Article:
Twenty-nine years ago today, the Space Shuttle Discovery and her five man crew landed on Rogers Dry Lake at Edwards Air Force Base to successfully complete the Return-to-Flight (RTF) mission of STS-26. The flight signaled a resumption of the Space Shuttle Program after a 32-month hiatus in manned spaceflight resulting from the Challenger disaster.
Well chronicled is the tragic loss of the Space Shuttle Challenger and its crew of seven on Tuesday, 28 January 1986. Following lift-off at 16:38 UTC from Cape Canaveral’s LC-39B, the launch vehicle disintegrated 73 seconds into flight. The presidentially-appointed Rogers Commission concluded that the primary cause was failure of an O-ring seal in a field joint of the right Solid Rocket Booster (SRB).
While the SRB O-ring failure was the physical cause of the Challenger mishap, the Rogers Commission brought to light a more fundamental and disturbing reason for the tragedy. Specifically, the very decision to launch Challenger on that unusually cold January morning in Florida was fundamentally flawed.
As masterfully delineated in Dianne Vaughan’s “The Challenger Launch Decision”, a culture of deviance with respect to Shuttle flight safety issues had slowly developed at NASA. Pressure to launch, scarce resources and organizational disconnects contributed to NASA management’s blind spot when it came to Shuttle flight safety. The SRB contractor was culpable as well and for the same reasons.
Following redesign and testing of the SRB field joints and the implementation of a myriad of other fixes, NASA prepared to return the Shuttle to flight. The mission was designated as STS-26. To the Space Shuttle Discovery would go the honor of and the responsibility for flying the RTF mission. STS-26 was to be a five day orbital mission.
A five-member crew was selected by NASA to fly STS-26. Each crew member had spaceflight experience. You remember their names. Mission Commander Frederick H. “Rick” Hauck, Pilot Richard O. Covey, and Mission Specialists John M. “Mike” Lounge, George D. “Pinky” Nelson and David C. Hilmers.
Discovery and her brave crew lifted-off from at 15:37 UTC on Thursday, 29 September 1988 from the very same location that Challenger did; LC-39B at Cape Canaveral, Florida. Millions watched that day. Some were in the big crowds that formed in and around the Cape complex. Most observed the event on television. Many prayed.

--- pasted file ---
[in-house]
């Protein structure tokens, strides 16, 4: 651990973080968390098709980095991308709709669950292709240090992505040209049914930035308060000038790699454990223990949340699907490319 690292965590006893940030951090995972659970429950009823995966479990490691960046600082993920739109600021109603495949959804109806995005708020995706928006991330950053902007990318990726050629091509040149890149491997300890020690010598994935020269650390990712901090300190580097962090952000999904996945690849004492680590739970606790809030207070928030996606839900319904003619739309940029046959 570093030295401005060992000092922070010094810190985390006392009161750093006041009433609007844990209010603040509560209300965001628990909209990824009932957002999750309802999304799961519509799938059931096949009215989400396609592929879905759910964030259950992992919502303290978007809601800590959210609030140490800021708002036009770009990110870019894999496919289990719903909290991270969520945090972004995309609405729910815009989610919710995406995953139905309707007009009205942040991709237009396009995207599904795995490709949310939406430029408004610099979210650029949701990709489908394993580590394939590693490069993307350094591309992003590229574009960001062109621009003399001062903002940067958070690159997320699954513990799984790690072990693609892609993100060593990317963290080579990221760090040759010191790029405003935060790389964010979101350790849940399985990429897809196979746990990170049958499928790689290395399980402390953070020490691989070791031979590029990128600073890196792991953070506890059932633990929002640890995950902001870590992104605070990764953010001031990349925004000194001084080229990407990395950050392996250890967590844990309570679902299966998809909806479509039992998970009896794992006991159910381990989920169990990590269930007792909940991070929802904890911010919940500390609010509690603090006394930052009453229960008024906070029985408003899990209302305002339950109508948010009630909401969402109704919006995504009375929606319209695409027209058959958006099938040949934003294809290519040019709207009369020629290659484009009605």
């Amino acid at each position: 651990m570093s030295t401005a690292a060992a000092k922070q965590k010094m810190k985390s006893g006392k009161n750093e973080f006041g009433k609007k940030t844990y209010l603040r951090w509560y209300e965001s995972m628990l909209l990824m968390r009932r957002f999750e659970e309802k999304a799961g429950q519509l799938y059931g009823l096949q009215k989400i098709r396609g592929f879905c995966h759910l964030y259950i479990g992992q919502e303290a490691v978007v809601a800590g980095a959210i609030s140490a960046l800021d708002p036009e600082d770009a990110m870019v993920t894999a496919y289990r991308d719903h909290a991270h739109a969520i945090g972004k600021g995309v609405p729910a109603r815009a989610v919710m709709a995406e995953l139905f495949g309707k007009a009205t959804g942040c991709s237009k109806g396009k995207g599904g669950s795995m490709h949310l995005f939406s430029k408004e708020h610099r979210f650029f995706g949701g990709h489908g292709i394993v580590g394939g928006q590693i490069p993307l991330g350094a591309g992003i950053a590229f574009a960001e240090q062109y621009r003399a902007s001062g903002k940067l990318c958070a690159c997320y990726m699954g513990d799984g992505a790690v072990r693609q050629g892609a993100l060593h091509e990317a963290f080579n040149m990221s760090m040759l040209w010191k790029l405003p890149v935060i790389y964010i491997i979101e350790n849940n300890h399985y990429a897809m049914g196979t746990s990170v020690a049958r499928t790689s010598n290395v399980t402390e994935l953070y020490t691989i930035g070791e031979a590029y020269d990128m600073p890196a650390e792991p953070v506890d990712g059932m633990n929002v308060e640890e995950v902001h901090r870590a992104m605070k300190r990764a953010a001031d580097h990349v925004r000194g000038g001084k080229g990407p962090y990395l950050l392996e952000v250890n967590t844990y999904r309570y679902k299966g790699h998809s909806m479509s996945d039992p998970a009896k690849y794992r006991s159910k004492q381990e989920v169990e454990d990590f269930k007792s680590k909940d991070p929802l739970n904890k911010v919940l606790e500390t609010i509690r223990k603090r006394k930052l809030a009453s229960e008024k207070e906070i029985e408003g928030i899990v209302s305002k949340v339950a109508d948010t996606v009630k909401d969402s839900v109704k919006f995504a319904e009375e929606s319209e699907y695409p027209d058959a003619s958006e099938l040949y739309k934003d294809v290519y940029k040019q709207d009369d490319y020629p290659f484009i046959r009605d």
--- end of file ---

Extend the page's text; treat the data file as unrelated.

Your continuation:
All who watched Discovery lift-off that day could not forget the previous Shuttle flight. Indeed, they remembered what happened just after the CAPCOM’s call: “Challenger, go at throttle-up.” (Ironically, Richard Covey was the CAPCOM who made that very call.) Today, they heard a similar call over the Shuttle communications network: “Discovery, go at throttle-up.” A collective breath was held. After throttle-up, Discovery continued all the way to orbit. YES!!!
In comparison with the launch, initial climbout, and ascent into space, the remainder of the mission seemed somewhat anti-climatic. A Tracking and Data Relay Satellite (TDRS) was deployed from Discovery’spayload bay to replace the one lost in the Challenger explosion. A multitude of space experiments was conducted by the crew. Fairly standard stuff. Only deboost, the rigors of reentry and the typical dead-stick landing lay ahead.
Discovery landed on Runway 17 at Edwards Air Force Base on Monday, 03 October 1988. Main gear touchdown occurred at 16:37 UTC. Approximately, 450,000 American’s witnessed Discovery’s landing in person. A few who did had witnessed its launch in person as well.
The emotion that attended Discovery’s landing in October 1988 was simply overwhelming. Indeed, the experience was an integral part of the healing process for a nation that still grieved the loss of Challenger and her crew. A TIME magazine cover page headline the following week excitedly read: “Whew! America Returns to Space” And indeed it had.